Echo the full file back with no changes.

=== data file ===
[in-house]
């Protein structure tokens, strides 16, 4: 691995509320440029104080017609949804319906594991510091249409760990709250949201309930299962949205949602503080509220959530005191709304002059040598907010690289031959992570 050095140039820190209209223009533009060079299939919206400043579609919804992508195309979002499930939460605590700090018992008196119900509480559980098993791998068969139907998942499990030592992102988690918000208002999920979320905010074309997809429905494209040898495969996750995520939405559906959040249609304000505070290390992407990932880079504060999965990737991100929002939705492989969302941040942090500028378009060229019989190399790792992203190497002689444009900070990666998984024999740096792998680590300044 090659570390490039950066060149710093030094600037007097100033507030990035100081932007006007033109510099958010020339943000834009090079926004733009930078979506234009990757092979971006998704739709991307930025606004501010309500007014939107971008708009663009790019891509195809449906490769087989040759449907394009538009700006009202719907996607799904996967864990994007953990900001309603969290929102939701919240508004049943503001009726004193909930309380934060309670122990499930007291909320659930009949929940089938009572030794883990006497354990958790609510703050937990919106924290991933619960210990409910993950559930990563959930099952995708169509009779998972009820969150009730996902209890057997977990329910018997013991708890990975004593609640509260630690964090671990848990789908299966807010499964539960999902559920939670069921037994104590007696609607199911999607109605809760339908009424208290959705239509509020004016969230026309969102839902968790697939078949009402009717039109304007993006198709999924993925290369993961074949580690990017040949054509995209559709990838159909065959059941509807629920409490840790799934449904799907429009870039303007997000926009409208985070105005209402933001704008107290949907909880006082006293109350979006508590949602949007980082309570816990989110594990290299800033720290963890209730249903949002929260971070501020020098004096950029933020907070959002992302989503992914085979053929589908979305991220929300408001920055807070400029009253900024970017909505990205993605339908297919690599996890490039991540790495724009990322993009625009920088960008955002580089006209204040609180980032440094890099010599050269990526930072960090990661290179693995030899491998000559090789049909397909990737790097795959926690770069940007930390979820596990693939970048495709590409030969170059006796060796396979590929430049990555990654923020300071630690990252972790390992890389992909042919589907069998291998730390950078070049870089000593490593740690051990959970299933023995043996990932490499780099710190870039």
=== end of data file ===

[in-house]
């Protein structure tokens, strides 16, 4: 691995509320440029104080017609949804319906594991510091249409760990709250949201309930299962949205949602503080509220959530005191709304002059040598907010690289031959992570 050095140039820190209209223009533009060079299939919206400043579609919804992508195309979002499930939460605590700090018992008196119900509480559980098993791998068969139907998942499990030592992102988690918000208002999920979320905010074309997809429905494209040898495969996750995520939405559906959040249609304000505070290390992407990932880079504060999965990737991100929002939705492989969302941040942090500028378009060229019989190399790792992203190497002689444009900070990666998984024999740096792998680590300044 090659570390490039950066060149710093030094600037007097100033507030990035100081932007006007033109510099958010020339943000834009090079926004733009930078979506234009990757092979971006998704739709991307930025606004501010309500007014939107971008708009663009790019891509195809449906490769087989040759449907394009538009700006009202719907996607799904996967864990994007953990900001309603969290929102939701919240508004049943503001009726004193909930309380934060309670122990499930007291909320659930009949929940089938009572030794883990006497354990958790609510703050937990919106924290991933619960210990409910993950559930990563959930099952995708169509009779998972009820969150009730996902209890057997977990329910018997013991708890990975004593609640509260630690964090671990848990789908299966807010499964539960999902559920939670069921037994104590007696609607199911999607109605809760339908009424208290959705239509509020004016969230026309969102839902968790697939078949009402009717039109304007993006198709999924993925290369993961074949580690990017040949054509995209559709990838159909065959059941509807629920409490840790799934449904799907429009870039303007997000926009409208985070105005209402933001704008107290949907909880006082006293109350979006508590949602949007980082309570816990989110594990290299800033720290963890209730249903949002929260971070501020020098004096950029933020907070959002992302989503992914085979053929589908979305991220929300408001920055807070400029009253900024970017909505990205993605339908297919690599996890490039991540790495724009990322993009625009920088960008955002580089006209204040609180980032440094890099010599050269990526930072960090990661290179693995030899491998000559090789049909397909990737790097795959926690770069940007930390979820596990693939970048495709590409030969170059006796060796396979590929430049990555990654923020300071630690990252972790390992890389992909042919589907069998291998730390950078070049870089000593490593740690051990959970299933023995043996990932490499780099710190870039």